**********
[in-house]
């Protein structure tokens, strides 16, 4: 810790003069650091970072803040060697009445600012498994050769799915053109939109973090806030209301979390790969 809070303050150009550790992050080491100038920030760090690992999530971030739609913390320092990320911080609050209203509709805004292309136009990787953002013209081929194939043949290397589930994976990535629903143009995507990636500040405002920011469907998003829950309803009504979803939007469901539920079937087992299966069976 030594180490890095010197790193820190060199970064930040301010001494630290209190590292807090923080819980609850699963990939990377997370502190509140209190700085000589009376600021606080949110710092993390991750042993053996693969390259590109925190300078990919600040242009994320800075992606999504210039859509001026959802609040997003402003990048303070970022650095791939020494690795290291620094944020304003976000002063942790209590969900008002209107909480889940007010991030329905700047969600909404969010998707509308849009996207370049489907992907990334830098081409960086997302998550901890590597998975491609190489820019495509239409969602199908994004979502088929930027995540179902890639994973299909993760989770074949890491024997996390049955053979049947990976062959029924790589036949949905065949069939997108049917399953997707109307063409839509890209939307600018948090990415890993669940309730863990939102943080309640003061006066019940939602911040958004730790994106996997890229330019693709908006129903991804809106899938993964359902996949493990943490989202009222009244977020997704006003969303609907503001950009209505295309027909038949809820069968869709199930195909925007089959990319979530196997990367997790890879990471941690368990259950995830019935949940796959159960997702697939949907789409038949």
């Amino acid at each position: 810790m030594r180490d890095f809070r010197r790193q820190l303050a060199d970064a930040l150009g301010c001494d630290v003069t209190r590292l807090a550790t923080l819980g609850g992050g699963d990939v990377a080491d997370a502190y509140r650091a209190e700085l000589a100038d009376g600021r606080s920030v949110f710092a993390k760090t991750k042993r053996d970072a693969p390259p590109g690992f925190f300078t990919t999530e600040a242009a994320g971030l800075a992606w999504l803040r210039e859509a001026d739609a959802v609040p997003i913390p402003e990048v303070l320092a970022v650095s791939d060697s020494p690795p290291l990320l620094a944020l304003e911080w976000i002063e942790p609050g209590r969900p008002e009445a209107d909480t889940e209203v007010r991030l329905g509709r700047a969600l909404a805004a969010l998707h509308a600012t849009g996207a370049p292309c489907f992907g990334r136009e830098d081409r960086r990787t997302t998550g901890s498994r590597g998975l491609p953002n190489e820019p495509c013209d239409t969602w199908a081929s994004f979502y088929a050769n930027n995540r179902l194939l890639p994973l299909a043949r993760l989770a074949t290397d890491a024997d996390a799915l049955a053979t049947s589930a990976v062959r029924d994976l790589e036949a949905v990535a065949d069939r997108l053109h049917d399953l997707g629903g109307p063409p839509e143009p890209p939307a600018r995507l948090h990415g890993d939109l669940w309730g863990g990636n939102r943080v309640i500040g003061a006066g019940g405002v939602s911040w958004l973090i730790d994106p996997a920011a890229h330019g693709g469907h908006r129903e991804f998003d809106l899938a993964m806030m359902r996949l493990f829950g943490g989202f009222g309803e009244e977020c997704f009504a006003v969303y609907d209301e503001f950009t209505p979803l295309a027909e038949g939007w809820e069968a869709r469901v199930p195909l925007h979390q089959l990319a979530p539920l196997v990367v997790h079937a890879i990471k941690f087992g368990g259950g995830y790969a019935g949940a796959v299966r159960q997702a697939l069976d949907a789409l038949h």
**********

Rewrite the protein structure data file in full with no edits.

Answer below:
[in-house]
């Protein structure tokens, strides 16, 4: 810790003069650091970072803040060697009445600012498994050769799915053109939109973090806030209301979390790969 809070303050150009550790992050080491100038920030760090690992999530971030739609913390320092990320911080609050209203509709805004292309136009990787953002013209081929194939043949290397589930994976990535629903143009995507990636500040405002920011469907998003829950309803009504979803939007469901539920079937087992299966069976 030594180490890095010197790193820190060199970064930040301010001494630290209190590292807090923080819980609850699963990939990377997370502190509140209190700085000589009376600021606080949110710092993390991750042993053996693969390259590109925190300078990919600040242009994320800075992606999504210039859509001026959802609040997003402003990048303070970022650095791939020494690795290291620094944020304003976000002063942790209590969900008002209107909480889940007010991030329905700047969600909404969010998707509308849009996207370049489907992907990334830098081409960086997302998550901890590597998975491609190489820019495509239409969602199908994004979502088929930027995540179902890639994973299909993760989770074949890491024997996390049955053979049947990976062959029924790589036949949905065949069939997108049917399953997707109307063409839509890209939307600018948090990415890993669940309730863990939102943080309640003061006066019940939602911040958004730790994106996997890229330019693709908006129903991804809106899938993964359902996949493990943490989202009222009244977020997704006003969303609907503001950009209505295309027909038949809820069968869709199930195909925007089959990319979530196997990367997790890879990471941690368990259950995830019935949940796959159960997702697939949907789409038949």
């Amino acid at each position: 810790m030594r180490d890095f809070r010197r790193q820190l303050a060199d970064a930040l150009g301010c001494d630290v003069t209190r590292l807090a550790t923080l819980g609850g992050g699963d990939v990377a080491d997370a502190y509140r650091a209190e700085l000589a100038d009376g600021r606080s920030v949110f710092a993390k760090t991750k042993r053996d970072a693969p390259p590109g690992f925190f300078t990919t999530e600040a242009a994320g971030l800075a992606w999504l803040r210039e859509a001026d739609a959802v609040p997003i913390p402003e990048v303070l320092a970022v650095s791939d060697s020494p690795p290291l990320l620094a944020l304003e911080w976000i002063e942790p609050g209590r969900p008002e009445a209107d909480t889940e209203v007010r991030l329905g509709r700047a969600l909404a805004a969010l998707h509308a600012t849009g996207a370049p292309c489907f992907g990334r136009e830098d081409r960086r990787t997302t998550g901890s498994r590597g998975l491609p953002n190489e820019p495509c013209d239409t969602w199908a081929s994004f979502y088929a050769n930027n995540r179902l194939l890639p994973l299909a043949r993760l989770a074949t290397d890491a024997d996390a799915l049955a053979t049947s589930a990976v062959r029924d994976l790589e036949a949905v990535a065949d069939r997108l053109h049917d399953l997707g629903g109307p063409p839509e143009p890209p939307a600018r995507l948090h990415g890993d939109l669940w309730g863990g990636n939102r943080v309640i500040g003061a006066g019940g405002v939602s911040w958004l973090i730790d994106p996997a920011a890229h330019g693709g469907h908006r129903e991804f998003d809106l899938a993964m806030m359902r996949l493990f829950g943490g989202f009222g309803e009244e977020c997704f009504a006003v969303y609907d209301e503001f950009t209505p979803l295309a027909e038949g939007w809820e069968a869709r469901v199930p195909l925007h979390q089959l990319a979530p539920l196997v990367v997790h079937a890879i990471k941690f087992g368990g259950g995830y790969a019935g949940a796959v299966r159960q997702a697939l069976d949907a789409l038949h």